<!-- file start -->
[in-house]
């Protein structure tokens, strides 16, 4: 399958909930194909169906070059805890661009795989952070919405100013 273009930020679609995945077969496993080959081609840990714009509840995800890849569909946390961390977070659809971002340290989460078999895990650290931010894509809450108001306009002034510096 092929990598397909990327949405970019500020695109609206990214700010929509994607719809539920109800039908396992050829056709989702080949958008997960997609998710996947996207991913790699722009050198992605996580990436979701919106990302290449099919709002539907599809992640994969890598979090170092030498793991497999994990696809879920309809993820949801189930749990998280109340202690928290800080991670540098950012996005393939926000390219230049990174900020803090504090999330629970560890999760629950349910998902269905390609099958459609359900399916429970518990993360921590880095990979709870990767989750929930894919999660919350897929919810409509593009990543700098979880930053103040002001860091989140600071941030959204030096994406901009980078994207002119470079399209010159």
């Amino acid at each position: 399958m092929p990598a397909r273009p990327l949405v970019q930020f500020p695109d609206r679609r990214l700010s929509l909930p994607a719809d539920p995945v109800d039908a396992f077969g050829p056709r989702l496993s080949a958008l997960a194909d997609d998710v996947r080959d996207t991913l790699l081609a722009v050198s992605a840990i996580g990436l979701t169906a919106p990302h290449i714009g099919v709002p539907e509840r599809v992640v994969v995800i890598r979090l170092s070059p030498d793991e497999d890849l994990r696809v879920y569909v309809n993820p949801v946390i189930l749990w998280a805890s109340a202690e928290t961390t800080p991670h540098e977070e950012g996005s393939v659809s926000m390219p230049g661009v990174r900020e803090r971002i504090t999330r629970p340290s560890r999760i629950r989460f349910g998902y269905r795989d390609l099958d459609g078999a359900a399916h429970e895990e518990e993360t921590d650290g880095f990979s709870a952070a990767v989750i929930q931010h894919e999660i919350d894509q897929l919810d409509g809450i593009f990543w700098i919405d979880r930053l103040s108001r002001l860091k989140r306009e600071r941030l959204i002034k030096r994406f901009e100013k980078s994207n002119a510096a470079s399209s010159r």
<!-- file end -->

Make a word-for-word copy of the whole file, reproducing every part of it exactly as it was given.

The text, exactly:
[in-house]
């Protein structure tokens, strides 16, 4: 399958909930194909169906070059805890661009795989952070919405100013 273009930020679609995945077969496993080959081609840990714009509840995800890849569909946390961390977070659809971002340290989460078999895990650290931010894509809450108001306009002034510096 092929990598397909990327949405970019500020695109609206990214700010929509994607719809539920109800039908396992050829056709989702080949958008997960997609998710996947996207991913790699722009050198992605996580990436979701919106990302290449099919709002539907599809992640994969890598979090170092030498793991497999994990696809879920309809993820949801189930749990998280109340202690928290800080991670540098950012996005393939926000390219230049990174900020803090504090999330629970560890999760629950349910998902269905390609099958459609359900399916429970518990993360921590880095990979709870990767989750929930894919999660919350897929919810409509593009990543700098979880930053103040002001860091989140600071941030959204030096994406901009980078994207002119470079399209010159």
């Amino acid at each position: 399958m092929p990598a397909r273009p990327l949405v970019q930020f500020p695109d609206r679609r990214l700010s929509l909930p994607a719809d539920p995945v109800d039908a396992f077969g050829p056709r989702l496993s080949a958008l997960a194909d997609d998710v996947r080959d996207t991913l790699l081609a722009v050198s992605a840990i996580g990436l979701t169906a919106p990302h290449i714009g099919v709002p539907e509840r599809v992640v994969v995800i890598r979090l170092s070059p030498d793991e497999d890849l994990r696809v879920y569909v309809n993820p949801v946390i189930l749990w998280a805890s109340a202690e928290t961390t800080p991670h540098e977070e950012g996005s393939v659809s926000m390219p230049g661009v990174r900020e803090r971002i504090t999330r629970p340290s560890r999760i629950r989460f349910g998902y269905r795989d390609l099958d459609g078999a359900a399916h429970e895990e518990e993360t921590d650290g880095f990979s709870a952070a990767v989750i929930q931010h894919e999660i919350d894509q897929l919810d409509g809450i593009f990543w700098i919405d979880r930053l103040s108001r002001l860091k989140r306009e600071r941030l959204i002034k030096r994406f901009e100013k980078s994207n002119a510096a470079s399209s010159r």